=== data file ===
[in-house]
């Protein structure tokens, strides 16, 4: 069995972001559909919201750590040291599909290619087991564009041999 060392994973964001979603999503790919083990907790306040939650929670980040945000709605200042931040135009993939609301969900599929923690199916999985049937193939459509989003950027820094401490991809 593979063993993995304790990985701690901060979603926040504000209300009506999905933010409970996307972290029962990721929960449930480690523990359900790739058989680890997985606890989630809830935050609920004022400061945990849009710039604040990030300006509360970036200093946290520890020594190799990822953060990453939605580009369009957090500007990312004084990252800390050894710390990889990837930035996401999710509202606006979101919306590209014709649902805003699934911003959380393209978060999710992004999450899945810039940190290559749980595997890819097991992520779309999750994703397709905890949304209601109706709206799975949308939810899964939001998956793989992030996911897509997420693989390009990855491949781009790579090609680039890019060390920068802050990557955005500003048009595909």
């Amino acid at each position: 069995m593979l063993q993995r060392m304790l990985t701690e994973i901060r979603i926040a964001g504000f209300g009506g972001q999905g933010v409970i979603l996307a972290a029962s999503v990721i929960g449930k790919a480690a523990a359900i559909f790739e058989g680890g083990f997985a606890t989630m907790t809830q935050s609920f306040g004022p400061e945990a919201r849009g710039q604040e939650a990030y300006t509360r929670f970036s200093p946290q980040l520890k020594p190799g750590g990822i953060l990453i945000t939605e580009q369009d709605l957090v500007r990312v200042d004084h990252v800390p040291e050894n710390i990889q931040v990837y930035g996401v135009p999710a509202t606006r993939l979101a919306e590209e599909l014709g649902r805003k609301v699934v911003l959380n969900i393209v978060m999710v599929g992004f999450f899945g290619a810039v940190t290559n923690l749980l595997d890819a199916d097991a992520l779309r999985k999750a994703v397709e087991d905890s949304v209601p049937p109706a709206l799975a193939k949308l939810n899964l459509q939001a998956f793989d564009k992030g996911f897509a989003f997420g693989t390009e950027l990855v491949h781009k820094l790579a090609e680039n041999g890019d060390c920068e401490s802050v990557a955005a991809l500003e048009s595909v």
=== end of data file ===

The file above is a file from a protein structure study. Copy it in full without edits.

[in-house]
């Protein structure tokens, strides 16, 4: 069995972001559909919201750590040291599909290619087991564009041999 060392994973964001979603999503790919083990907790306040939650929670980040945000709605200042931040135009993939609301969900599929923690199916999985049937193939459509989003950027820094401490991809 593979063993993995304790990985701690901060979603926040504000209300009506999905933010409970996307972290029962990721929960449930480690523990359900790739058989680890997985606890989630809830935050609920004022400061945990849009710039604040990030300006509360970036200093946290520890020594190799990822953060990453939605580009369009957090500007990312004084990252800390050894710390990889990837930035996401999710509202606006979101919306590209014709649902805003699934911003959380393209978060999710992004999450899945810039940190290559749980595997890819097991992520779309999750994703397709905890949304209601109706709206799975949308939810899964939001998956793989992030996911897509997420693989390009990855491949781009790579090609680039890019060390920068802050990557955005500003048009595909």
């Amino acid at each position: 069995m593979l063993q993995r060392m304790l990985t701690e994973i901060r979603i926040a964001g504000f209300g009506g972001q999905g933010v409970i979603l996307a972290a029962s999503v990721i929960g449930k790919a480690a523990a359900i559909f790739e058989g680890g083990f997985a606890t989630m907790t809830q935050s609920f306040g004022p400061e945990a919201r849009g710039q604040e939650a990030y300006t509360r929670f970036s200093p946290q980040l520890k020594p190799g750590g990822i953060l990453i945000t939605e580009q369009d709605l957090v500007r990312v200042d004084h990252v800390p040291e050894n710390i990889q931040v990837y930035g996401v135009p999710a509202t606006r993939l979101a919306e590209e599909l014709g649902r805003k609301v699934v911003l959380n969900i393209v978060m999710v599929g992004f999450f899945g290619a810039v940190t290559n923690l749980l595997d890819a199916d097991a992520l779309r999985k999750a994703v397709e087991d905890s949304v209601p049937p109706a709206l799975a193939k949308l939810n899964l459509q939001a998956f793989d564009k992030g996911f897509a989003f997420g693989t390009e950027l990855v491949h781009k820094l790579a090609e680039n041999g890019d060390c920068e401490s802050v990557a955005a991809l500003e048009s595909v």